Africa is responsible for only 4% of CO2 emissions but is suffering enormous agricultural and health damage.
It is proposed to provide help by taxing multinationals and the consumption of the richest countries.
Climate change is making its effects felt on humanity, affecting the cornerstones of survival and social organization. But accountability and consequences don’t follow a consistent pattern. On the contrary, they move in an inversely proportional relationship, in the sense that those who have polluted the least suffer the greatest damage.
This is what is highlighted by the Climate Inequality Report 2023 published by the World Inequality Lab work group. Climate change is known to be due to the accumulation of carbon dioxide in the atmosphere which began to accelerate during the industrial revolution and due to reach stratospheric levels of our days.
It is estimated that 2,453 billion tons of carbon dioxide have been emitted since 1850, but the contribution of the different continents is extremely different. The biggest polluter was North America, responsible for 27% of all historical emissions. Followed by Europe (22%), China (11%), Russia and South Asia (9% each) and Latin America (6%).
The one that has polluted the least is Africa, responsible for just 3.8% of all the carbon dioxide emitted in the last two centuries. Even the data on current emissions tell us that Africa is the least to blame for all. In 2017, according to the latest available calculation, at the top of the list, we find China with 23% of emissions, followed by the USA (19%) and the European Union (13%).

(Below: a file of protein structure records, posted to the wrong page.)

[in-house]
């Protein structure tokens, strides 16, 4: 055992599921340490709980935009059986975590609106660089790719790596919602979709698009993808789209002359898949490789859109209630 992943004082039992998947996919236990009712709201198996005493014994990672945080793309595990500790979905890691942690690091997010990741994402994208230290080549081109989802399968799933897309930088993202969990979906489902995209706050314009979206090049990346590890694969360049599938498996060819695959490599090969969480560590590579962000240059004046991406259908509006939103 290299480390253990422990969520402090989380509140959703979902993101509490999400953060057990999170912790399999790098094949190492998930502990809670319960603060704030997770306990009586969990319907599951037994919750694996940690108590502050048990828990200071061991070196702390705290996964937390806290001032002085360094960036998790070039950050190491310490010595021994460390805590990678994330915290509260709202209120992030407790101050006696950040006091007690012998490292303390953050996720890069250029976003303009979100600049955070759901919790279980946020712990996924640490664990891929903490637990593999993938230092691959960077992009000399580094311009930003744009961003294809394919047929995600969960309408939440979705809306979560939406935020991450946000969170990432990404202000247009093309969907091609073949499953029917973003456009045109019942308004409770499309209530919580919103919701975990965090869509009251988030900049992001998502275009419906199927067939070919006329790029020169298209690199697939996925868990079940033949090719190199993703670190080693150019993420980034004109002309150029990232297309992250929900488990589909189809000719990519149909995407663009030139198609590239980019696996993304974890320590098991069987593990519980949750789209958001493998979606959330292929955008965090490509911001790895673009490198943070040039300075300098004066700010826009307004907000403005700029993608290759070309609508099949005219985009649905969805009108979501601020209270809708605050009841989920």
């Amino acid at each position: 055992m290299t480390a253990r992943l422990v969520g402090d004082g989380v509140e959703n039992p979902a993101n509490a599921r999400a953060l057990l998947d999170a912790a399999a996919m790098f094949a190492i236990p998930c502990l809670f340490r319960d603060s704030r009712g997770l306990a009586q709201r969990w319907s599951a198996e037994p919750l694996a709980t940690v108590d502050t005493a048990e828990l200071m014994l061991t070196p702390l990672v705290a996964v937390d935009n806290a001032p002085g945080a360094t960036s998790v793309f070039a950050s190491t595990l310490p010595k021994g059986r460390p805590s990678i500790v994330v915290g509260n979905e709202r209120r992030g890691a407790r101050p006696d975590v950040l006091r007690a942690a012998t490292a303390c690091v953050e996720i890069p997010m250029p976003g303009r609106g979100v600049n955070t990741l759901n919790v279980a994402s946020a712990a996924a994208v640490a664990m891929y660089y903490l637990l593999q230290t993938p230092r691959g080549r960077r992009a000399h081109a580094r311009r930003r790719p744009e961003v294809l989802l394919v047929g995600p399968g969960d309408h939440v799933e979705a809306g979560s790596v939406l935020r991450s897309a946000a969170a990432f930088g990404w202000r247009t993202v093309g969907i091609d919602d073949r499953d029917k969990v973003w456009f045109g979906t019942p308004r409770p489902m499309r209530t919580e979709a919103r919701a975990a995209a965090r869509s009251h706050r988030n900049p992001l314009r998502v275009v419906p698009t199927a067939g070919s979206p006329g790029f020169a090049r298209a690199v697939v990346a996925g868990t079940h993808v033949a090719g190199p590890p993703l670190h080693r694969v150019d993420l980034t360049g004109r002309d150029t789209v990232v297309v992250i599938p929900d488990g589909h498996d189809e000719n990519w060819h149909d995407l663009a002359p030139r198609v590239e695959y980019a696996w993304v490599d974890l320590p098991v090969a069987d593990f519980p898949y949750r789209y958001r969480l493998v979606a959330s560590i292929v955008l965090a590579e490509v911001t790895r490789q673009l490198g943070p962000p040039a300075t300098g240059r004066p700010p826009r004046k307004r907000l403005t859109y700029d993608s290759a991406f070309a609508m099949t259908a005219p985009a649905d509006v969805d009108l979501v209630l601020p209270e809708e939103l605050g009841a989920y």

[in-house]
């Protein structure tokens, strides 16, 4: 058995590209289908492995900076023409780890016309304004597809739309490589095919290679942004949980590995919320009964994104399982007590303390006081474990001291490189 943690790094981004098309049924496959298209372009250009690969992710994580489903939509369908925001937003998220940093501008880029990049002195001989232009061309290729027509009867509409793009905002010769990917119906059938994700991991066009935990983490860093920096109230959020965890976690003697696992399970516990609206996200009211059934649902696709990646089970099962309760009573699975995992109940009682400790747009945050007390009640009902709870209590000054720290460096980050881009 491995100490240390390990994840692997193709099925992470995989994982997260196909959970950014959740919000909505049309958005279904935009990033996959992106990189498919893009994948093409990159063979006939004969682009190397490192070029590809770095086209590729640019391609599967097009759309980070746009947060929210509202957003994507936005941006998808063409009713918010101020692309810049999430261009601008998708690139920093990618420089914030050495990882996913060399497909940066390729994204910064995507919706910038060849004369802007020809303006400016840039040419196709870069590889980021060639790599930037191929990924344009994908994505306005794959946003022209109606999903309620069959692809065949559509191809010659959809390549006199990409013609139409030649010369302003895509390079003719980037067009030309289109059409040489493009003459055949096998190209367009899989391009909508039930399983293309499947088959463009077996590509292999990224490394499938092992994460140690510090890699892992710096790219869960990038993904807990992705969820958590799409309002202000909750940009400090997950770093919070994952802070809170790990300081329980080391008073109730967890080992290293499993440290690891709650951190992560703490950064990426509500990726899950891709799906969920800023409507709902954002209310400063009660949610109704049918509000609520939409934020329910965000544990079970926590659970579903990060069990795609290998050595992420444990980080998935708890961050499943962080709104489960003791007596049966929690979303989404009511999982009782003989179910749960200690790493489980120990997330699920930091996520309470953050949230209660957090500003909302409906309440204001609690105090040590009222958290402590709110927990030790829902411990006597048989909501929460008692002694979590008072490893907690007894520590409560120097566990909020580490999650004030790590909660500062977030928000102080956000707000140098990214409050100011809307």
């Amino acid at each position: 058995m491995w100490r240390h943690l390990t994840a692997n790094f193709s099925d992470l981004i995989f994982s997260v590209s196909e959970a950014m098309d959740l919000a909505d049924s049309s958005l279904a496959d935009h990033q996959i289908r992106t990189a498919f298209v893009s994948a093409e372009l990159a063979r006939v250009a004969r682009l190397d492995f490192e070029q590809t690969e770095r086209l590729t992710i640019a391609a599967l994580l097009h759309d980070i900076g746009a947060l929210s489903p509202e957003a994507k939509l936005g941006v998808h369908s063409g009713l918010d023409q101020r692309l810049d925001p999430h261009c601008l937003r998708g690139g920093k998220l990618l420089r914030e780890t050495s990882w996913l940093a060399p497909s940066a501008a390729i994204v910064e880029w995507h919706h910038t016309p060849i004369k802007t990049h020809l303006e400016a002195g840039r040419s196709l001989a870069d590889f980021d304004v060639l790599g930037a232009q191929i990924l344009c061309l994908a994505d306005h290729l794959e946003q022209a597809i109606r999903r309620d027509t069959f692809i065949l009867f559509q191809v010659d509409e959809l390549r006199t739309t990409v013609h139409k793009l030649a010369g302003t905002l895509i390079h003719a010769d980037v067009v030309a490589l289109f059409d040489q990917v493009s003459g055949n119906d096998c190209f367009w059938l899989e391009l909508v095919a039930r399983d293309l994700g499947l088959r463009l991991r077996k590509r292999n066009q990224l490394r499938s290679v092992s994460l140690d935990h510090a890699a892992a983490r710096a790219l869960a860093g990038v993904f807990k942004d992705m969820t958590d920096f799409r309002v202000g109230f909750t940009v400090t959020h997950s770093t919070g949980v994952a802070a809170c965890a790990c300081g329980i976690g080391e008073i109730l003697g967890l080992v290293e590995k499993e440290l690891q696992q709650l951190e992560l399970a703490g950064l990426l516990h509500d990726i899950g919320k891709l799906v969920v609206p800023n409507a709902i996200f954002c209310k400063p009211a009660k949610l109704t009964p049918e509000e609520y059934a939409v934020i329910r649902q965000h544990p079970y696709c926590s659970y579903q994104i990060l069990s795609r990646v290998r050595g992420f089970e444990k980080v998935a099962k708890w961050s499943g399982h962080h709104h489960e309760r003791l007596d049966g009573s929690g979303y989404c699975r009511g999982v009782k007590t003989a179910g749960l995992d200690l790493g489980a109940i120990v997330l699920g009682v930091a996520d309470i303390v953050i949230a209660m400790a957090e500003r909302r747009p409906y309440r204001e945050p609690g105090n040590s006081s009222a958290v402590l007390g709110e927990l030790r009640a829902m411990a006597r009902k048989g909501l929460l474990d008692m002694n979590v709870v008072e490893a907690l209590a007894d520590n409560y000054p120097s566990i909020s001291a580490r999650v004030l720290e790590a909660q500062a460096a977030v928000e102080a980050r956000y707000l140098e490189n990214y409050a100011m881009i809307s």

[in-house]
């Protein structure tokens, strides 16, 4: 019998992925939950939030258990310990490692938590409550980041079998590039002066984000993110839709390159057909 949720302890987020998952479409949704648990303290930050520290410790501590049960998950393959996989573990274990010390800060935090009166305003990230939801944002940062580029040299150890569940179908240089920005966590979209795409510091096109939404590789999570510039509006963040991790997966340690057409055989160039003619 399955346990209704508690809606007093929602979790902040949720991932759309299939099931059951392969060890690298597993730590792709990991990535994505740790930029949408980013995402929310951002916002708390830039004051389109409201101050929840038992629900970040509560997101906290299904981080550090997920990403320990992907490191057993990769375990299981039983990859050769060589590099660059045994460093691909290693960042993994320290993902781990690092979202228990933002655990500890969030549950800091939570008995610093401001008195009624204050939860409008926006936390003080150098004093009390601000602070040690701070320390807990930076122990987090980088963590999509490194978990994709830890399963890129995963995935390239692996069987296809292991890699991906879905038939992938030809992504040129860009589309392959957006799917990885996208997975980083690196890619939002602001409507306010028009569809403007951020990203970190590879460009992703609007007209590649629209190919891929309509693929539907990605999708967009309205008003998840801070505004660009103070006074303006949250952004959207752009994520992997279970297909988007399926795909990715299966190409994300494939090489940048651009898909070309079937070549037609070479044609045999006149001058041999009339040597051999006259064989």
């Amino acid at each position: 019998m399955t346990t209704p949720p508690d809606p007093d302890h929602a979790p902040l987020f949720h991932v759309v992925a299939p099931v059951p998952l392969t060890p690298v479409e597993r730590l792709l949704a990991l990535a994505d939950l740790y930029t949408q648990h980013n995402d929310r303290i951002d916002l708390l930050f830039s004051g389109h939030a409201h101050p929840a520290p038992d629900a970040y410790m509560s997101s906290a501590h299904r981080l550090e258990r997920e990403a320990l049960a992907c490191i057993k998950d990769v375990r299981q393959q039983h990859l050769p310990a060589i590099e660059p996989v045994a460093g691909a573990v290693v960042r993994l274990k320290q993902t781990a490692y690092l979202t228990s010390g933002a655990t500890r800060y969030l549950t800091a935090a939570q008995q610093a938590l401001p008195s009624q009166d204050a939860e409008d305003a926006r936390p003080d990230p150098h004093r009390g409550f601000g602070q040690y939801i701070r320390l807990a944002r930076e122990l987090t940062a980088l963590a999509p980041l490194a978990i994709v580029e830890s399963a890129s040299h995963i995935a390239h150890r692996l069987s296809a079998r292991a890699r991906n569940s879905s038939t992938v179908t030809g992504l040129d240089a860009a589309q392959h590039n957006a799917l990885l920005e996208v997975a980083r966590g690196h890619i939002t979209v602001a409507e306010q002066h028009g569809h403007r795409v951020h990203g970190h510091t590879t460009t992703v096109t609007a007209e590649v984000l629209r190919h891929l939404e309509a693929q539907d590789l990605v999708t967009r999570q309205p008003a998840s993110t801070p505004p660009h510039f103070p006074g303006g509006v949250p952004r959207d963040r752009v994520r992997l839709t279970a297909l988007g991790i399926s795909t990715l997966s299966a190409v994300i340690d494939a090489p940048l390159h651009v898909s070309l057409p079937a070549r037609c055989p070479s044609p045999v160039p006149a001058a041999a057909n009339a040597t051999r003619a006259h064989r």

Africa comes last with 4%, as evidenced by the fact that half of its population still does not have any type of electricity. But if we come to the damage, Africa is the continent that is paying the most. On all levels: agricultural, health, water or social.
On an agricultural level, climate change has a paradoxical effect because productivity has increased in the northernmost part of the globe, as evidenced by Canada and Russia. In the subtropical areas, on the other hand, agriculture is severely damaged, in some areas due to excess rainfall and in others due to its absence. In 2022, Pakistan was hit by a vast flood that caused almost 2,000 deaths and losses of over 15 billion dollars, of which five billion were attributable to the agricultural sector.
In Africa, however, in the Sahel region, the problem is drought. Countries such as Mali, Niger, Sudan, and Somalia, have experienced drops in agricultural productivity of up to 40% in recent years due to the lack of water. The reduction in agricultural harvests has the immediate effect of causing hunger, because in Africa, as in many other countries in the southern hemisphere, a significant percentage of families still practice subsistence agriculture, i.e., they live directly from what they produce. And when there is no more to eat or drink, the only option is to leave.
In 2022, in Somalia, due to drought, more than a million people moved in an attempt to survive. It is the drama of displacements due to natural causes that are destined to get increasingly worse. The World Bank calculates that between now and 2050, over 200 million people could find themselves forced to migrate to neighbouring cities or towns to escape the disasters caused by climate change.
In addition to hunger, thirst, or drowning, climate change can also kill from excessive heat, because heat waves aggravate the condition of those who are already fragile for other reasons. From this point of view, rich countries are also particularly exposed because they have a large percentage of elderly people.
But age is not the only element of fragility that can transform excess heat into mortal danger. Even young people may be at risk of dying if their nutritional status is deficient and if they suffer from recurrent illnesses. For this reason, despite being the continent with the highest proportion of young people, Africa is included among the areas of the world at high risk of mortality due to heat waves.